Regína sacratíssimi Rosárii, ora pro nobis!

Ave Maria!
Passion Sunday AD 2004

Ordinary of the Mass
Mass Text - Latin
Mass Text - English

    It is clear that the Church is urging us today to direct our thoughts to the very rapidly approaching events of Holy Week. The statues and pictures within the sanctuary are all covered in purple cloth – a very old custom that is intended to make us look away from the glitter of the world and force us to consider the inner reality of the Passion of Christ, which we are about to re-enact a few days hence. We are, indeed, asked to look within our own souls to see whether or not the proper dispositions can be found there: love of God, sorrow for sin, and a firm resolve to do better in the future. We are asked to take a sort of “inventory,” seeing what is within us and determining how we can build upon it.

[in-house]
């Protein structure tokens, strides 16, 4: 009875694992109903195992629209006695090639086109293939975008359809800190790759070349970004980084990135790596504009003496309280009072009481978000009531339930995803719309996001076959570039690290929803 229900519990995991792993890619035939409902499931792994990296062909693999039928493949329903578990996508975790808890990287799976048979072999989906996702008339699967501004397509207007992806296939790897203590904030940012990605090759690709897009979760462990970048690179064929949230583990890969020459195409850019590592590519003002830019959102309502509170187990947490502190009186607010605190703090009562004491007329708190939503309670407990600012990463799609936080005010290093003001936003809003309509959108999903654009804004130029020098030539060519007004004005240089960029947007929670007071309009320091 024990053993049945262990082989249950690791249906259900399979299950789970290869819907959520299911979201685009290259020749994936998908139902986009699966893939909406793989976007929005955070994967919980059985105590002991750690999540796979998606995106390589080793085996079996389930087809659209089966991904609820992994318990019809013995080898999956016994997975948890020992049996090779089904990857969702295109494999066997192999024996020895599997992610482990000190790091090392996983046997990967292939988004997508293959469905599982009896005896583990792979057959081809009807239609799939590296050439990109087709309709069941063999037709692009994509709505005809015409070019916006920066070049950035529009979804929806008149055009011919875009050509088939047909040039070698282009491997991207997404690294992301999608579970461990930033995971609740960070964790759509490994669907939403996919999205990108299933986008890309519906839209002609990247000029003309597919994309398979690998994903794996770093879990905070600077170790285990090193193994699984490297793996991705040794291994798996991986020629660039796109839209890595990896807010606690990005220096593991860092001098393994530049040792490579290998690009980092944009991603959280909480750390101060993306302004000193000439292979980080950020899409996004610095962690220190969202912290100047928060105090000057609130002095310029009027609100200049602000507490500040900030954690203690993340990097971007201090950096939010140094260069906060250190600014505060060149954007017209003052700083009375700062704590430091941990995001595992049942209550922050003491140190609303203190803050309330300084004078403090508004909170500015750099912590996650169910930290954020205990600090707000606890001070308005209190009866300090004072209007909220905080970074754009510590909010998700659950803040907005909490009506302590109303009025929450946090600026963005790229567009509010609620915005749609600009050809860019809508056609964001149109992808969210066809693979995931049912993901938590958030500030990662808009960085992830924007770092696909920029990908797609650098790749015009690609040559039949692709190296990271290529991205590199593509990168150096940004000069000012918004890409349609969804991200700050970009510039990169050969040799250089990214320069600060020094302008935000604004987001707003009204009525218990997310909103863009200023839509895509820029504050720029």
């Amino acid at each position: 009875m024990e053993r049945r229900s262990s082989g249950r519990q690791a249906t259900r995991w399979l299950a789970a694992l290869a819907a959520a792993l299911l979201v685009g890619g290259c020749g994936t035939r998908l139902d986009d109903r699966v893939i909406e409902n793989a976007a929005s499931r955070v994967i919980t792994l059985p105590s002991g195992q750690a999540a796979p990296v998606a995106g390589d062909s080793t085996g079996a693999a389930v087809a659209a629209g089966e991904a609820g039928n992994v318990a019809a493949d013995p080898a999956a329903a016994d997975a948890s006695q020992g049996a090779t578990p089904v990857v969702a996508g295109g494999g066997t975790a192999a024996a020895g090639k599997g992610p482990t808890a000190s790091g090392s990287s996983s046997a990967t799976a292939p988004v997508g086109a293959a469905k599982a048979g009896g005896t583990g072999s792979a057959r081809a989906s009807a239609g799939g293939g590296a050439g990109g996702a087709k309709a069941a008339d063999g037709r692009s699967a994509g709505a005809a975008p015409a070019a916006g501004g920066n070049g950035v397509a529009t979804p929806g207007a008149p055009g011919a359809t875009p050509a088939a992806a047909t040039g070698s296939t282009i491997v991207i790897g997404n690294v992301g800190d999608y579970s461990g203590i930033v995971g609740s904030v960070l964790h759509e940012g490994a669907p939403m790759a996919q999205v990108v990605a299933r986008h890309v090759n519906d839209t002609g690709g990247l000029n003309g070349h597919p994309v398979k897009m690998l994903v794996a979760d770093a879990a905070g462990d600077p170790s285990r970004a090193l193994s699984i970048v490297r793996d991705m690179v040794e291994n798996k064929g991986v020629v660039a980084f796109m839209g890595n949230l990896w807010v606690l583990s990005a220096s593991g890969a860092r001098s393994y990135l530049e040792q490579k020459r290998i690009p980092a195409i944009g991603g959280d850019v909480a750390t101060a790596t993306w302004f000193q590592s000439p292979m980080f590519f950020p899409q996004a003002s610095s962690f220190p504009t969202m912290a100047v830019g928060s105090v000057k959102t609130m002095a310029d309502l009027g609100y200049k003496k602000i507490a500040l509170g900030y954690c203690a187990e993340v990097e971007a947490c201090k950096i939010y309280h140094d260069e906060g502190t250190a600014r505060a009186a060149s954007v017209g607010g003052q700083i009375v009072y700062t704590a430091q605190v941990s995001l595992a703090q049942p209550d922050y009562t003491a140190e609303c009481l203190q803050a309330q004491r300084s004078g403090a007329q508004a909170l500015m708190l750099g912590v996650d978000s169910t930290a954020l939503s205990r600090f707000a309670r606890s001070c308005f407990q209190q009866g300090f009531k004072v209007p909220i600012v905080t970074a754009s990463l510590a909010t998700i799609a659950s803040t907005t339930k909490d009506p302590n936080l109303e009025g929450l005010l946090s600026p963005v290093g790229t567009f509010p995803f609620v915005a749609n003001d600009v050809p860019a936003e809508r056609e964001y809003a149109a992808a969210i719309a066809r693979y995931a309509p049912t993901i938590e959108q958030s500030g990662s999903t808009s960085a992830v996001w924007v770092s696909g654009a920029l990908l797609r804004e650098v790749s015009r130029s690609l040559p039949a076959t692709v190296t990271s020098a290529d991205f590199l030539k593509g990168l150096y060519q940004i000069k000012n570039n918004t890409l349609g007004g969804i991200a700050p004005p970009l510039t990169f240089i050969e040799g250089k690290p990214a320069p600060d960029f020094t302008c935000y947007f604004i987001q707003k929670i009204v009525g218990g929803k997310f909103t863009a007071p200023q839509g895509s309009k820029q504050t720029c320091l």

The Scripture readings today tell us something about the eternity of God – a concept that ought to make us humble indeed. God is not just ancient – He has not just been around a little longer than we – He is eternal. The phrase which our Lord uses in the Gospel sounds, at first, as though it were just a grammatical error in translation. “Before Abraham came to be, I am,”[1] If you know your Old Testament Scripture like the Jews of Jesus’ time, you know that Jesus was using the same name that God the Father used to identify Himself to Moses in the burning bush – when Moses asked His name, He said: “I am who am … He who is.”[2] And the Jews of Jesus time certainly understood what He was saying, for, as the Gospel tells us, “They took up stones to cast at Him.” Understand that they were not simply going to throw rocks at Him like schoolboys might throw rocks at each other – they were picking up stones to kill Jesus, for they thought this claim of His to be God a serious sin of blasphemy.